My Turn, Evelyn Uddin-khan: Rufty-Holmes is the ‘other’ home for seniors
Published 12:00 am Tuesday, March 7, 2023
By Evelyn Uddin-khan
For a lot of retirees and members of the 55-plus community, Rufty-Holmes Senior Center offers a safe place to get away from the daily routine they face. The Senior Center is not just a “senior” facility. It is a fun place where older adults meet and have some good, healthy fun — safe and affordable.
It is a place where we make new friends, renew old friendships, and “hang out” with people who have “stories” to tell. We meet people who lend an ear when one is needed, and a shoulder to lean on when one is needed.
We go there for physical exercise, yoga, the little swimming pool. There is a pool table and a few men (regulars) can be seen daily practicing their shots and enjoying each other’s company. There is the “Curious Book Club,” which keeps our readers always searching for new authors and new stories to dig into. So far, the members are only curious women — no men have joined the club.
And then there is a man who helps us all understand how our computers and cell phones really work. No charge!
Sorry, I cannot mention all we do and participate in, but let’s mention the quilters, and the bridge and Bingo players. They also do great one day enjoyable trips. Oh! And we do have a sweet little cafeteria where we can get free coffee. Sandwiches and snacks are moderately priced.
However, Rufty-Holmes Senior Center is more than a gathering place for older adults. On Friday, Feb. 24, the African American community celebrated Black History Month with a great group of people in attendance. There was plenty of food. But the musical interlude — piano player, singers and songs were an education by itself in African culture.
The guest speaker, Rev. Anthony Smith, gave a speech that blew me away when he mentioned Noam Chomsky and Paulo Freire. These were men I had to read in graduate school for my advanced degree. The two hours the function lasted were impressive and informative.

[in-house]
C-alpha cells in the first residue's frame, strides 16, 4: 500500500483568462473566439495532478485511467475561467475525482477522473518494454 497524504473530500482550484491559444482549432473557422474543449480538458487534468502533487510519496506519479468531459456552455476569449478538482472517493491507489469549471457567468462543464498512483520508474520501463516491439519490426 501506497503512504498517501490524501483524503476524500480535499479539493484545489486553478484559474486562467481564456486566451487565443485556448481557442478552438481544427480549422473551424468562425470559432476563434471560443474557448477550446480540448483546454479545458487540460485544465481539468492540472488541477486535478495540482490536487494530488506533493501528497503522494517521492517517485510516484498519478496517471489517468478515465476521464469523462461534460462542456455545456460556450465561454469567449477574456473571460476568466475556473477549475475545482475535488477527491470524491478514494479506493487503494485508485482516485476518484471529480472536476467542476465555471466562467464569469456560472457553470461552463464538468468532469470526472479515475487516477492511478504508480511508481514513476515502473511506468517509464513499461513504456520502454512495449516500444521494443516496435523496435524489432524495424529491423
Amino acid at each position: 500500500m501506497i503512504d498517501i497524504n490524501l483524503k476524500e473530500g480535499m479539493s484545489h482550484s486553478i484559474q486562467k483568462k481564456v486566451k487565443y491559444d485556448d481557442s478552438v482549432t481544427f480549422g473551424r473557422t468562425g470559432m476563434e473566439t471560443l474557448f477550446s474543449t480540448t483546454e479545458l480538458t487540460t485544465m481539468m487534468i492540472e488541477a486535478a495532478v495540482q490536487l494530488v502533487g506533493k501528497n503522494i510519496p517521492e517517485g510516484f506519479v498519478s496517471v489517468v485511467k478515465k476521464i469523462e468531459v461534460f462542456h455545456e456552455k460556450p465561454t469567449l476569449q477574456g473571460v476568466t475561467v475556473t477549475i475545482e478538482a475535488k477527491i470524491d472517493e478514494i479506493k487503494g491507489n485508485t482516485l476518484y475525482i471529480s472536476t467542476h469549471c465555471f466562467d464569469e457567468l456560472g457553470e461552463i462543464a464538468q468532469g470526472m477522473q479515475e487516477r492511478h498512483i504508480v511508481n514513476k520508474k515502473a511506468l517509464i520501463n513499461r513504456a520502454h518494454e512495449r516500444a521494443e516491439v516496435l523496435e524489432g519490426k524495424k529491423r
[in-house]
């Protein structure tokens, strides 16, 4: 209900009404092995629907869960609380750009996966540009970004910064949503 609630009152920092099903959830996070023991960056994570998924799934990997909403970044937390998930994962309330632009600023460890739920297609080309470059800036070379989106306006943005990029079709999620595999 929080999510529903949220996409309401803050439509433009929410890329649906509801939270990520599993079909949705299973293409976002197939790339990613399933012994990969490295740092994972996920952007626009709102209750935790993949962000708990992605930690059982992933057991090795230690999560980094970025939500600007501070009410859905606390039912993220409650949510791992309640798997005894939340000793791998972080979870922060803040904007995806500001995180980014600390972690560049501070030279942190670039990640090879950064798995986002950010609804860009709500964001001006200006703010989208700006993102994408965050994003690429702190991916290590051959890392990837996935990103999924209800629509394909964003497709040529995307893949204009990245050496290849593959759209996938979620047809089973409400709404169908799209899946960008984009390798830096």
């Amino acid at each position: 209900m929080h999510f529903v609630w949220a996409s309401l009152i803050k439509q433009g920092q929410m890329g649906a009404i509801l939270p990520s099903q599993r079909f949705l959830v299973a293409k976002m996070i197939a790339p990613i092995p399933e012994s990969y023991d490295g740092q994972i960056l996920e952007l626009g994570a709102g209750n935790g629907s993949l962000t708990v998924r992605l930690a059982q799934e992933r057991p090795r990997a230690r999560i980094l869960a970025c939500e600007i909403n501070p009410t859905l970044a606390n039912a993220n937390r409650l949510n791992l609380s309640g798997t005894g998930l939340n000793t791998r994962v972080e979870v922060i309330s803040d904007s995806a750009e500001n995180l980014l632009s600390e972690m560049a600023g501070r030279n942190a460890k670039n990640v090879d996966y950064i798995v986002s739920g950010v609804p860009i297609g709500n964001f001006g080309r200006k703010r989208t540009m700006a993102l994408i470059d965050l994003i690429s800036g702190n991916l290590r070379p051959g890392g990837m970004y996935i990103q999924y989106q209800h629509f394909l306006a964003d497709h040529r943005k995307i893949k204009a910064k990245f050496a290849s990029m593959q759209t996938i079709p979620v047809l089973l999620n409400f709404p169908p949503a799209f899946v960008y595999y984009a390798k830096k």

My only disappointment was that more people — a cross section of our diverse community — did not show up.
The center is also the place where seniors and other members of the community can find tax accountants affiliated with VITA who volunteers their time to help people with filing their income tax forms. This is such a load off the shoulders of older people.
Well, here is something else to keep in mind. The “buzz” and excitement in the building now is the 35th anniversary, with a celebration planned for April. I don’t know how it was 35 years ago, but today the senior center is a little village within a big building.
Also, on the “buzz” is the news that Rufty-Holmes Senior Center is looking to expand its facilities. I must say that I like the present facility, staff and all. I have grown accustomed to it, but one can not stop progress and if a new building means expanding and incorporating more activities that are beneficial to all people in the community, then that can only be a positive venture.
I hope the planners put in a real nice, big swimming pool, and an indoor track so we can continue to walk in winter.
I also hope that the new Center stays in Salisbury. We the people in Salisbury are rather fortunate to have such a luxury in our midst and would like to keep it that way.
I can only reiterate that Rufty-Holmes Senior Center is not only for seniors. It serves the larger community in many ways, whether hosting social events, or getting VITA’s help with filing our taxes.
For many of us, the social interaction daily, the friends we meet, the physical and mental stimulation it provides, all adds up to good therapy.
Check it out! Get the flyer. There is something at the center for everyone.
Evelyn Uddin-khan moved to Salisbury in 2018 after living in the New York City area for most of her life. She taught in public schools and for a community college in the New York City area.